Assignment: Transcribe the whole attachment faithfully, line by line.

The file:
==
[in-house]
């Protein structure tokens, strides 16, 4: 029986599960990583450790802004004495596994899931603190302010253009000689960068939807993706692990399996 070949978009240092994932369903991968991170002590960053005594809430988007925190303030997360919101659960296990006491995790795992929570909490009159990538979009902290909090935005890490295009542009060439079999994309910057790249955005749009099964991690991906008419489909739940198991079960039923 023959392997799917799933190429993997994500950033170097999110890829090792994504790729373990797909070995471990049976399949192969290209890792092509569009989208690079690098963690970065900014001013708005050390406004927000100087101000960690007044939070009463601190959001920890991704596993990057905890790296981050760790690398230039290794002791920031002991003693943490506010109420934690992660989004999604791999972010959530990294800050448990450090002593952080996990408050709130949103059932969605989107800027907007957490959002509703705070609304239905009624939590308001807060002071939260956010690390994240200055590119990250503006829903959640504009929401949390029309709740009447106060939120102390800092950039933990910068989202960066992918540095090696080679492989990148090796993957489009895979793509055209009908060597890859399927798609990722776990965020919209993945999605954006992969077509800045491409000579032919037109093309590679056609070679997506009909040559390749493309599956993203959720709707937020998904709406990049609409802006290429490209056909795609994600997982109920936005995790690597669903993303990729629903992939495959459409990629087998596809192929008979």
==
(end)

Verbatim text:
[in-house]
């Protein structure tokens, strides 16, 4: 029986599960990583450790802004004495596994899931603190302010253009000689960068939807993706692990399996 070949978009240092994932369903991968991170002590960053005594809430988007925190303030997360919101659960296990006491995790795992929570909490009159990538979009902290909090935005890490295009542009060439079999994309910057790249955005749009099964991690991906008419489909739940198991079960039923 023959392997799917799933190429993997994500950033170097999110890829090792994504790729373990797909070995471990049976399949192969290209890792092509569009989208690079690098963690970065900014001013708005050390406004927000100087101000960690007044939070009463601190959001920890991704596993990057905890790296981050760790690398230039290794002791920031002991003693943490506010109420934690992660989004999604791999972010959530990294800050448990450090002593952080996990408050709130949103059932969605989107800027907007957490959002509703705070609304239905009624939590308001807060002071939260956010690390994240200055590119990250503006829903959640504009929401949390029309709740009447106060939120102390800092950039933990910068989202960066992918540095090696080679492989990148090796993957489009895979793509055209009908060597890859399927798609990722776990965020919209993945999605954006992969077509800045491409000579032919037109093309590679056609070679997506009909040559390749493309599956993203959720709707937020998904709406990049609409802006290429490209056909795609994600997982109920936005995790690597669903993303990729629903992939495959459409990629087998596809192929008979």